Tuesday, 14 December 2010

November review for F1000

This month we decided to review a novel application of network theory to the horticultural industry.  This paper is on work that is still very much evolving, however it shows great potential for further studies of plant trade networks. 

Disease spread in small-size directed trade networks: the role of hierarchical categories  M. Pautasso, X. Xu, M.J. Jeger, T.D. Harwood, M. Moslonka-Lefebvre and L. Pellis Journal of Applied Ecology. 2010 Dec; 47(6):1300-1309
DOI:  10.1111/j.1365-2664.2010.01884.x

Our Review:
Lonsdale M: 2010. F1000.com/6722956

This article is a novel theoretical application of network theory to the horticultural industry, which might ultimately contribute to a better understanding of the way in which plant diseases may spread.

This article demonstrates that structural change in the trade in plants may have an influence on the chances that a disease epidemic will occur. For example, increasing the number of producers and retailers relative to the number of wholesalers will tend to increase epidemic spread in some kinds of networks. In other kinds of networks (called 'scale-free'), which are characterised by super-connected individuals, the relative number of producers and retailers to wholesalers is not a key driver of epidemic spread.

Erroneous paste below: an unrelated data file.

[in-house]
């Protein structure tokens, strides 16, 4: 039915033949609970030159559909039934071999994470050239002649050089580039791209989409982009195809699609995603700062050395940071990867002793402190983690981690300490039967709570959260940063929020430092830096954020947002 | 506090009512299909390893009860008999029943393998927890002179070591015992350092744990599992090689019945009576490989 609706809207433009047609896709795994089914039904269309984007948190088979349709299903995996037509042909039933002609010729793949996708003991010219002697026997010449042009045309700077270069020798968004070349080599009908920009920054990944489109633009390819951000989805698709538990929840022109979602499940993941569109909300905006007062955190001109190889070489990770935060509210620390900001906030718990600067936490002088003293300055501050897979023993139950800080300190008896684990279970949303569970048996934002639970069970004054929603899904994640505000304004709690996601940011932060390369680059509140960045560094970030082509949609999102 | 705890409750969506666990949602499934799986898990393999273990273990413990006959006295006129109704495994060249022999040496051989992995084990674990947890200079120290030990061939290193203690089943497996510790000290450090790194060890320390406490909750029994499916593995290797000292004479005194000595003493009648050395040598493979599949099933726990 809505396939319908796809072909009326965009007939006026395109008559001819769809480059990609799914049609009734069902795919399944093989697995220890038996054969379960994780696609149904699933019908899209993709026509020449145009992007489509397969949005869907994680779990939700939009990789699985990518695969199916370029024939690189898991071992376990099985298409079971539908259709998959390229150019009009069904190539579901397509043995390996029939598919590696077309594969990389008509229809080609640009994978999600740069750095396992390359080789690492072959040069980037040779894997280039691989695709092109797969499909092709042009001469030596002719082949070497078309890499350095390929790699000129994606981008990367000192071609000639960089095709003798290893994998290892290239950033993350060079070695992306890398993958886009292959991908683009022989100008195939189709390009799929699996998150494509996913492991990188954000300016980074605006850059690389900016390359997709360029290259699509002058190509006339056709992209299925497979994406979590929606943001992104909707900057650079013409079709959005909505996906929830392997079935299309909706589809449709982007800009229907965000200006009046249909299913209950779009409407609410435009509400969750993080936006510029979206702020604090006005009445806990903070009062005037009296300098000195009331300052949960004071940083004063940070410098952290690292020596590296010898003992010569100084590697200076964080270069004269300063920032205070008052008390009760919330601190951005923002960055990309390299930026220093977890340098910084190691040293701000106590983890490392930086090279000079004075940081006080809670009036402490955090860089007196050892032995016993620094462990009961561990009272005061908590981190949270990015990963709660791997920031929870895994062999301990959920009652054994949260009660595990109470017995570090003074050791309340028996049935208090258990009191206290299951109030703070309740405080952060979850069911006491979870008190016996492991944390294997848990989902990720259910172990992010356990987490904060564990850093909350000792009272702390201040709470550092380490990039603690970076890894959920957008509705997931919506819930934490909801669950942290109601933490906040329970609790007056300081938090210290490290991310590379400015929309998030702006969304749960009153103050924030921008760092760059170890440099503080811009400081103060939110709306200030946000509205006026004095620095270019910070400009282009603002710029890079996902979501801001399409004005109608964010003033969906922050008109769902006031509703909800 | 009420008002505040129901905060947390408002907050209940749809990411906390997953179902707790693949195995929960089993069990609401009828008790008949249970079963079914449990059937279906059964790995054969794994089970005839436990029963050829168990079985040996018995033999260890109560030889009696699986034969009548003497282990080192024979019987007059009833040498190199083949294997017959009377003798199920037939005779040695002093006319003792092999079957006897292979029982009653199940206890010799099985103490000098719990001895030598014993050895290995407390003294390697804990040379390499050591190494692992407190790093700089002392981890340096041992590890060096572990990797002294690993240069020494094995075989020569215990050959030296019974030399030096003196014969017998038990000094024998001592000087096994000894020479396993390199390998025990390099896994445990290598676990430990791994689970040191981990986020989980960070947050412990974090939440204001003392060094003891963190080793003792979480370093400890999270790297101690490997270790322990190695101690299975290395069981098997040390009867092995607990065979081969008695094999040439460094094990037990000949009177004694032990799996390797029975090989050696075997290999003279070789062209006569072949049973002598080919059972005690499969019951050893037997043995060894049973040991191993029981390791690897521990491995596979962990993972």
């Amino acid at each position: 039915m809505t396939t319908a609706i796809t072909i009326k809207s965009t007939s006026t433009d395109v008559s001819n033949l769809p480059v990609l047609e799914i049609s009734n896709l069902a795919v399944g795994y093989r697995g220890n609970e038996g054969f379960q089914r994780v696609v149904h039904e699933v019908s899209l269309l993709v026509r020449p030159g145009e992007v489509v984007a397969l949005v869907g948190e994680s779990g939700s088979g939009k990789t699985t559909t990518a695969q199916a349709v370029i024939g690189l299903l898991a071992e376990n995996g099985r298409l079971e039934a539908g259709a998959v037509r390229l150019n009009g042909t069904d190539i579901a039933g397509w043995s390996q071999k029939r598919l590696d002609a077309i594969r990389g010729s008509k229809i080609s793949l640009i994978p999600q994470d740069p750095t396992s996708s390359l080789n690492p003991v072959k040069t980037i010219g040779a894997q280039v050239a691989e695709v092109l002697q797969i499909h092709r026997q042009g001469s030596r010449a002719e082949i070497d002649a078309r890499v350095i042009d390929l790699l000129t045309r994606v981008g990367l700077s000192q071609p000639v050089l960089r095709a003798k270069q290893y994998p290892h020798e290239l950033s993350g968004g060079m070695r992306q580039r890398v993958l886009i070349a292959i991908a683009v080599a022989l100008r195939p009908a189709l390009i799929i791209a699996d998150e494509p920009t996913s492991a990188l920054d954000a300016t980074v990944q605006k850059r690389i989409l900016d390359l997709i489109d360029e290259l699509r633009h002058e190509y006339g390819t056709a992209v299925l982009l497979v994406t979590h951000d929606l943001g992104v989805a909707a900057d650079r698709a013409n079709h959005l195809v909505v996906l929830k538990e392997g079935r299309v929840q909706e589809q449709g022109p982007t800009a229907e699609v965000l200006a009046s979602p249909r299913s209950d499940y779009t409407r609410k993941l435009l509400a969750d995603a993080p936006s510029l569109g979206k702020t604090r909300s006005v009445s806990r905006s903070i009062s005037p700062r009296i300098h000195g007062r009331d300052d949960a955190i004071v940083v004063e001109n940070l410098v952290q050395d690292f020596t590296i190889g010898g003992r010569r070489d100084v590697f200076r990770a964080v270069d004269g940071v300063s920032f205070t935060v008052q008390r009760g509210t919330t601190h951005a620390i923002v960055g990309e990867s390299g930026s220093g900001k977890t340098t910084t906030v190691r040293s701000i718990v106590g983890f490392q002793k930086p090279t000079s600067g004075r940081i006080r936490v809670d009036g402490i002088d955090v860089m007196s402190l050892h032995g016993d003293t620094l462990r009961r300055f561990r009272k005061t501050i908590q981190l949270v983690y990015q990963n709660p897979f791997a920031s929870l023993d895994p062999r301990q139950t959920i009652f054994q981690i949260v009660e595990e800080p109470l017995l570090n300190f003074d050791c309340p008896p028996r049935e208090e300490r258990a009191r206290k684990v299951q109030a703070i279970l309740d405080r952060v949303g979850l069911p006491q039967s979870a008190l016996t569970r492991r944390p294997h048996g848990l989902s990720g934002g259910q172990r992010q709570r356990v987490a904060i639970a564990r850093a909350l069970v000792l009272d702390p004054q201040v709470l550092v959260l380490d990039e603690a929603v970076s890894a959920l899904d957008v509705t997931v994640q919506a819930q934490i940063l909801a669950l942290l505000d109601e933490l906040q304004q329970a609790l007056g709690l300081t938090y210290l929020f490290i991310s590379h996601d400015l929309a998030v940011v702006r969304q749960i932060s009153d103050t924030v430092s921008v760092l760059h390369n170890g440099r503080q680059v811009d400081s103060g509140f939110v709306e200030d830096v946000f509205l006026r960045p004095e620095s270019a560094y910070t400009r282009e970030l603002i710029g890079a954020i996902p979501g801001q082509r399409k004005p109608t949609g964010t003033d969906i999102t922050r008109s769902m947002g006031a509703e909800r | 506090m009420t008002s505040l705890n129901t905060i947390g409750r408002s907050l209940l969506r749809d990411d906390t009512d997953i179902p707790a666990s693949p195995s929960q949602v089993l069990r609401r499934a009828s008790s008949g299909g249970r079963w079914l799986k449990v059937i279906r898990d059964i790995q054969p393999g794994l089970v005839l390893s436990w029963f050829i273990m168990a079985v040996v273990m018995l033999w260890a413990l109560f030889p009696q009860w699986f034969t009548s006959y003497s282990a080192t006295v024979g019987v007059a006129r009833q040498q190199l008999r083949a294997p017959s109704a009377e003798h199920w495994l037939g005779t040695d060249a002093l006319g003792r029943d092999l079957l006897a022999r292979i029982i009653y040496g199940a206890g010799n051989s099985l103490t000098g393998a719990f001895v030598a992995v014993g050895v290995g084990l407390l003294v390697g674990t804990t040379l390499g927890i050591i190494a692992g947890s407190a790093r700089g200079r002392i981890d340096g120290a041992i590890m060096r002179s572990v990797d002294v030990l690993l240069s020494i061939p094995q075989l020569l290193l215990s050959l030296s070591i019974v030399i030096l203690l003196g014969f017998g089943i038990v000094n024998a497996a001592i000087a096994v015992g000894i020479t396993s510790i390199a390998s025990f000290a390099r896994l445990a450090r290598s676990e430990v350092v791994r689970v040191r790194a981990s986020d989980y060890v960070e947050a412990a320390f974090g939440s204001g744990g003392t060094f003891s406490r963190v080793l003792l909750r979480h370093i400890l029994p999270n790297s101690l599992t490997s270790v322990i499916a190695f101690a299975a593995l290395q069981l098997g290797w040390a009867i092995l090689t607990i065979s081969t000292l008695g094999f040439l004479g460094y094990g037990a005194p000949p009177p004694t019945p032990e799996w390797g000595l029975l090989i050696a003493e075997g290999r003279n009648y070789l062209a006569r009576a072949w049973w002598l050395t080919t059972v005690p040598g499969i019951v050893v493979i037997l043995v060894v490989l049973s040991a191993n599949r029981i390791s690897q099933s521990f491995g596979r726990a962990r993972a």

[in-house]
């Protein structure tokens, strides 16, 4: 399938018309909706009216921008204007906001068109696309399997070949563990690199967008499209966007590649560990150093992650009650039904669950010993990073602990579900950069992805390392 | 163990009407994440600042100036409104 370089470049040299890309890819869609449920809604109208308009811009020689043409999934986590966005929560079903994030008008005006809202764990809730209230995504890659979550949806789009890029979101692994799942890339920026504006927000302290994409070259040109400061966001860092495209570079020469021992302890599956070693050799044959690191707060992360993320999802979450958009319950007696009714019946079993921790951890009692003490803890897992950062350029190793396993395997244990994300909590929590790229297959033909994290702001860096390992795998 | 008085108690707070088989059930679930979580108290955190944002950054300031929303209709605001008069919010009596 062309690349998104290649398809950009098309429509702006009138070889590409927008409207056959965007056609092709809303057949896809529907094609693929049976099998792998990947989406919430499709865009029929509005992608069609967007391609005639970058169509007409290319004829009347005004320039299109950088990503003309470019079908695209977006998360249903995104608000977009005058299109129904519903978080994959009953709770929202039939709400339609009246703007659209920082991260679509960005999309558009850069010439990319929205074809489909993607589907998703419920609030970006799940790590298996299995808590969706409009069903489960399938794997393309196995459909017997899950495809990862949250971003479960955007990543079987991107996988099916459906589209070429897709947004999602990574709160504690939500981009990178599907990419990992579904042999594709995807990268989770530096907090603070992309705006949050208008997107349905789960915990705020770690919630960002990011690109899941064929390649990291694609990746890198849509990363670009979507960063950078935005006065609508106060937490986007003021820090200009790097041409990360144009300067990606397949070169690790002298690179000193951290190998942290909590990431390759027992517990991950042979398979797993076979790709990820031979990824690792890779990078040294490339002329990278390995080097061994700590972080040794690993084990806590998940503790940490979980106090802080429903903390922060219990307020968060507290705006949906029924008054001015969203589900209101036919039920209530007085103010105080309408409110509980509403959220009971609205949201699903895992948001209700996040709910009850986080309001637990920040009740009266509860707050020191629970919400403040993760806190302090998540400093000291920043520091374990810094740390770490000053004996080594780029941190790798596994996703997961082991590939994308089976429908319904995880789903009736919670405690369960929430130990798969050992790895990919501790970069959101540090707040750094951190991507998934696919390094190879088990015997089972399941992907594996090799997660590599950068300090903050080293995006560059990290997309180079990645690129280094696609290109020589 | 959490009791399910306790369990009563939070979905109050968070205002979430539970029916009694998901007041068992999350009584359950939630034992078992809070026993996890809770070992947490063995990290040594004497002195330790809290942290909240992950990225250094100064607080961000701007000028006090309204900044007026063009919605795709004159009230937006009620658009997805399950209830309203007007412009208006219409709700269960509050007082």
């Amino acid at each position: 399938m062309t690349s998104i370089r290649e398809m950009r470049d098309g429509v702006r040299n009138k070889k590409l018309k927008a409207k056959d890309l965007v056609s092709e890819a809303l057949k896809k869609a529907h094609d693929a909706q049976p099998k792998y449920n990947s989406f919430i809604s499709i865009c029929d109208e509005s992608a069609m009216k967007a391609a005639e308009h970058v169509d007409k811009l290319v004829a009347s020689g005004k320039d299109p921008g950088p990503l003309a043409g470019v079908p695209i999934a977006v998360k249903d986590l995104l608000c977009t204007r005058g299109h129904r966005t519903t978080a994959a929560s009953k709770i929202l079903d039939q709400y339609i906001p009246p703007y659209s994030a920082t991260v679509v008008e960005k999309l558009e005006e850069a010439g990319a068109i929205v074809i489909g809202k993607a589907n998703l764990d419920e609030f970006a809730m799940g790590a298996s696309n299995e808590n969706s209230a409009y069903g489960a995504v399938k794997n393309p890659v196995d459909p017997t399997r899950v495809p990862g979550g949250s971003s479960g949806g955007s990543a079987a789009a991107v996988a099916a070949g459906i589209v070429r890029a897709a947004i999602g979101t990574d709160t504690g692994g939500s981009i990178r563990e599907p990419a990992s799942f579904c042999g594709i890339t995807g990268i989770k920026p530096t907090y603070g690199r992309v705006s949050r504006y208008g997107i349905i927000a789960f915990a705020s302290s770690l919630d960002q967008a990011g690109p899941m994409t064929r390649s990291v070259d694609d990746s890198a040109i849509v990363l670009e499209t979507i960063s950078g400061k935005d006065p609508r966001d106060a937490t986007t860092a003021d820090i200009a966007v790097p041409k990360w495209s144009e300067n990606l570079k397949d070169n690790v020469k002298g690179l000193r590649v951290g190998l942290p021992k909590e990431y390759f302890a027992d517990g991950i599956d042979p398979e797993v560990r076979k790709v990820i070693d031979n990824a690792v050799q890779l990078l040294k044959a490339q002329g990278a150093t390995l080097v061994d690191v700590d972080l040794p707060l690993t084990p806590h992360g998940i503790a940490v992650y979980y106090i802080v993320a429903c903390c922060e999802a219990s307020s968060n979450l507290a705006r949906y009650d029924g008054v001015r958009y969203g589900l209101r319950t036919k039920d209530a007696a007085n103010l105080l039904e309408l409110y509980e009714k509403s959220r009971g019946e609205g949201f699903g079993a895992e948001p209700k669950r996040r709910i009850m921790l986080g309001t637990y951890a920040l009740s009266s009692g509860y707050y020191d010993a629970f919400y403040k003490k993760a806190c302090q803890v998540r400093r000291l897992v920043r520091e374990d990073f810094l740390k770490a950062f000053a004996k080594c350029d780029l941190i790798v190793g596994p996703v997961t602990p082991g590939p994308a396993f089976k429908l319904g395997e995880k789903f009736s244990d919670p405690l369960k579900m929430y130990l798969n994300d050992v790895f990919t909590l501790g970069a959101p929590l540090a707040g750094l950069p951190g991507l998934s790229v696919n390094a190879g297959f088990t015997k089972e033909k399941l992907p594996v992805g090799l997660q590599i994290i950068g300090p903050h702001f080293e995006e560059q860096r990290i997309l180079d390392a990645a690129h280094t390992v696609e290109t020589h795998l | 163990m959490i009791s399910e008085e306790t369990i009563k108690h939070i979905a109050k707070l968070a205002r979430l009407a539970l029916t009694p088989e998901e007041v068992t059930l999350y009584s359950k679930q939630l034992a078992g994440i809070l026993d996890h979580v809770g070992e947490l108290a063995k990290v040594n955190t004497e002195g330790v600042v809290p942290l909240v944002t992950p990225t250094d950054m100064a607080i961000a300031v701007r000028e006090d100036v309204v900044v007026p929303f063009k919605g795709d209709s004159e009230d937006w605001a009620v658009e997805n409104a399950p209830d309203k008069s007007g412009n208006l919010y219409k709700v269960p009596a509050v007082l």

Monday, 6 December 2010

More evidence of earlier flowering times under climate change

A UK-based paper has recently put together a 'meta-analysis' of data from the past 200 years to show that British Flowering plants have been flowering 2-12 days earlier over the last 25 years than at any time in the past two centuries, on average.  Although this doesn't contrast natives and invasives (it would be interesting to know if that would be possible with this data), it complements the first paper we reviewed for F1000 on the Thoreau's wood data (Concord, Massachusetts (USA)) that demonstrated evidence of earlier flowering dates for both natives and non-natives, however with non-natives flowering 11 days earlier on average than natives over the last 100 year.  I would be curious to know if a similar study could be conducted with the UK data by Amano et al. to that of Willis et al. to provide further evidence for the interesting findings in that paper (see our review here). 

T. Amano, R.J. Smithers, T.H. Sparks and W.J. Sutherland (2010) A 250-year index of first flowering dates and its response to temperature changes Proc. R. Soc. B vol. 277 no. 1693, 2451-2457 

A review of the Amano et al paper for F1000 by Sandra Knapp can be read here, she rated this paper 'exceptional': Faculty of 1000: 2010. F1000.com/6560956